Tuesday, June 7, 2016

3+1 Short Paragraphs: The VVitch

2015, Robert Eggers -- download

Meanwhile, we get another scary forest and another first feature director with The Witch. Note, I changed the in-paragraph title to the proper spelling but in the above, the spelling from the movie, noting the era. THIS movie is set in New England during pioneer days, circa the 1600s. An even more fanatical religious family is turned out by the village elders and are forced to relocate to the edge of the forest, to make due on their own. But beyond having to clear the land, build home & barn and plant a crop they also have to deal with a witch in the wood.

Spoiler? No, not really. Almost immediately the movie reveals there is a true to form evil hag witch in the wood. She steals the infant child of the family and does nasty things with him, really evil what witches do to babies in the bedtime tales kind of stuff. But the movie more focuses on the reaction the family has to the loss of the baby. They don't actually see the baby stolen and assume it had to be wolves. But the daughter on the cusp of womanhood was caring for the baby when the witch snuck in, is being blamed by all but father. All the tension in this movie comes from the family themself, as they collapse under the weight of this witch's presence.

Unlike The Forest the wood in this movie is actually rather chilling to behold. Even if you ignore the discordant choral voices used to denote fear, the wood has that creepy Do Not enter vibe. These pioneers are shipped from England, a land almost entirely cleared by the 1600s. The wide, dense forests of North America must have held no end of terrors, yet in this movie it is a transplanted evil from their home. Yet even so, even though we know there is a witch and she did do evil, the real evil comes in how the family ends up treating each other. Isolated, without support, they turn on each other.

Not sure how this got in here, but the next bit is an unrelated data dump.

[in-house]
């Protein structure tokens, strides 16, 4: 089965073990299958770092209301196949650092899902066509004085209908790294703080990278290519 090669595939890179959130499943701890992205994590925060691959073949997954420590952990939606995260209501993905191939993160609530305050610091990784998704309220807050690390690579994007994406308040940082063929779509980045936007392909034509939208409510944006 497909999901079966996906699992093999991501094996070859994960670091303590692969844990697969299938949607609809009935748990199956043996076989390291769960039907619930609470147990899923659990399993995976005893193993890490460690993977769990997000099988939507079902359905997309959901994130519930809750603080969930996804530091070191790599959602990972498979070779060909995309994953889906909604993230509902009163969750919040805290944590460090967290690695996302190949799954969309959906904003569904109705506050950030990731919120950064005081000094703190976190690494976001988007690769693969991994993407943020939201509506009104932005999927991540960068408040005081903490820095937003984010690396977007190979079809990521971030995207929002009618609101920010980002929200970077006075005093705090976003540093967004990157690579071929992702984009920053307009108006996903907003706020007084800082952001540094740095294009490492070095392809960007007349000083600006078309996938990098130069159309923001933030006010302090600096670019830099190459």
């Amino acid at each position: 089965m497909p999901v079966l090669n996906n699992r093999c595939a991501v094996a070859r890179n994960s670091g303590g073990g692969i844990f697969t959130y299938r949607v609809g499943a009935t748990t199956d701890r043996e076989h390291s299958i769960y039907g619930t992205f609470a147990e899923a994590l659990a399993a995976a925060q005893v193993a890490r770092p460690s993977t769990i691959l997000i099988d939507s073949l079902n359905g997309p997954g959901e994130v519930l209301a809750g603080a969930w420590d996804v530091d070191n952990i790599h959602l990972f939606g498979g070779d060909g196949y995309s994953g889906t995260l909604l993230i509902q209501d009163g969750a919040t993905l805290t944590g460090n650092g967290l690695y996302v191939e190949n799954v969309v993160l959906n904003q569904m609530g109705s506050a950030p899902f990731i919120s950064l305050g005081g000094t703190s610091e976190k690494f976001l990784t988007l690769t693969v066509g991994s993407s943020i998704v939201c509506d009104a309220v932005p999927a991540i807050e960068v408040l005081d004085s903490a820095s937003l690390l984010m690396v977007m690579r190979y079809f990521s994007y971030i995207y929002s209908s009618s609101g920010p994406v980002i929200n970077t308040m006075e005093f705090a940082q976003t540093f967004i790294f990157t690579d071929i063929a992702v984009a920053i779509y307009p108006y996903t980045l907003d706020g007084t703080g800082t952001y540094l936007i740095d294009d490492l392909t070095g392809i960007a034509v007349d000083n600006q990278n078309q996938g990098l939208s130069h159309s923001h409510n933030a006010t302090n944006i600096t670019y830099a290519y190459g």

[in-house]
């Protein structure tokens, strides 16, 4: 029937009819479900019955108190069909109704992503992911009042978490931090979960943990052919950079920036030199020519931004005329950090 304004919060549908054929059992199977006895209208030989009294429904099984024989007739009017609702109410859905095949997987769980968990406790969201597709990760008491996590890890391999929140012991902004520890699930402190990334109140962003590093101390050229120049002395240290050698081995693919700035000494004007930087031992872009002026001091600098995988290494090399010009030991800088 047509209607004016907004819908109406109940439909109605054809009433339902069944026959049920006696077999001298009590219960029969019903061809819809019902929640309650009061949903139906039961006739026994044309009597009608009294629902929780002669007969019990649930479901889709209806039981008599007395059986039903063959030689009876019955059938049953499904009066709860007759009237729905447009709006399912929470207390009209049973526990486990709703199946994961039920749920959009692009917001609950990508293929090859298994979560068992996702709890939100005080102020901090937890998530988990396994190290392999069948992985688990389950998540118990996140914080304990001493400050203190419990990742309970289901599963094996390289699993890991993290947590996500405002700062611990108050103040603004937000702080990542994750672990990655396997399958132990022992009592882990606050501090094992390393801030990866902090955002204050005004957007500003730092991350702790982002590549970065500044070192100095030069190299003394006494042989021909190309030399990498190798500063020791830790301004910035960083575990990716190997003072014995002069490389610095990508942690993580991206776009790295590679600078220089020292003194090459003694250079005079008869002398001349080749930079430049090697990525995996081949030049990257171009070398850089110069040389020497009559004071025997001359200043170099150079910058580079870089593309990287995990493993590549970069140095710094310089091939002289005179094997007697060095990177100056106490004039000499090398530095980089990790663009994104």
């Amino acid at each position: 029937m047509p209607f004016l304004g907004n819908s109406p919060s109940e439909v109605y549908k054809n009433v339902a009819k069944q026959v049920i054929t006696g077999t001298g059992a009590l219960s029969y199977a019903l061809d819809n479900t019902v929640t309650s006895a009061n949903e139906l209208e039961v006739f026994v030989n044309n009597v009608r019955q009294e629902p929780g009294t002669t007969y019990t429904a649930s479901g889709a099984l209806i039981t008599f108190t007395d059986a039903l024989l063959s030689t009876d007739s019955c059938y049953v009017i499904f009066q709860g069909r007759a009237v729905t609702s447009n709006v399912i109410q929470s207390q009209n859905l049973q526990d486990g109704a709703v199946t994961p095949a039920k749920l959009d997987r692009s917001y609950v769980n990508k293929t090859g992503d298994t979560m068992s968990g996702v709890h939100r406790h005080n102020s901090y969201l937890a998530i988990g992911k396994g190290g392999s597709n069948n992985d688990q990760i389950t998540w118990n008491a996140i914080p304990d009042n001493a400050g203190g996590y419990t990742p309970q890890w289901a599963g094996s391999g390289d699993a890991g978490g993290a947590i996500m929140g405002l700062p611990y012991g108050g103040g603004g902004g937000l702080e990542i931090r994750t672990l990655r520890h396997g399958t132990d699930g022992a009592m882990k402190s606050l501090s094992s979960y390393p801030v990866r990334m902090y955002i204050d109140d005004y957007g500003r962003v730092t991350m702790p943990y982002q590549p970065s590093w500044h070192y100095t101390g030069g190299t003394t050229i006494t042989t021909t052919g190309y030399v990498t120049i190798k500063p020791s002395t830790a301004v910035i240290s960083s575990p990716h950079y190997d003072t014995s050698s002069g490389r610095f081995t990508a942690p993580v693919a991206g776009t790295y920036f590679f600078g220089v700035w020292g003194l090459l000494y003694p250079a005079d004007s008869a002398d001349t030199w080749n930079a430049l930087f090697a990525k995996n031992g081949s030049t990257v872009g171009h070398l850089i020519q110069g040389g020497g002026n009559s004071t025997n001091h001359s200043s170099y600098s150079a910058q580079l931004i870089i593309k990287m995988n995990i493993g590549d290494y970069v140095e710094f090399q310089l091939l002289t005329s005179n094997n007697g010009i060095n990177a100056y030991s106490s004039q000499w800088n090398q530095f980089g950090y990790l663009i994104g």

The Witch is a good movie, a really good movie. But not from the horror genre point of the view, as the scares, the setting are rather cerebral. The quality comes from the script and the style chosen to present this unsettling tale. The family speaks only in an archaic form of English, rather difficult to comprehend until you get used to it. The tension in the movie comes from the interplay between the family -- the father's fervent belief, the mother's grief, the boy's icky attraction to his sister, the daughter's emerging womanhood and those creepy, annoying twins. Their lives, twisted by a strict religious view, are easily manipulated by very real evil presences. That which should be their shield is more their undoing. The ending, while unsatisfying, is a natural progression of the movie and sums up things well. But ignore the Internet fervour / complaints, because if you were looking for a terrifying movie full of scares, this is not what they wanted to give us.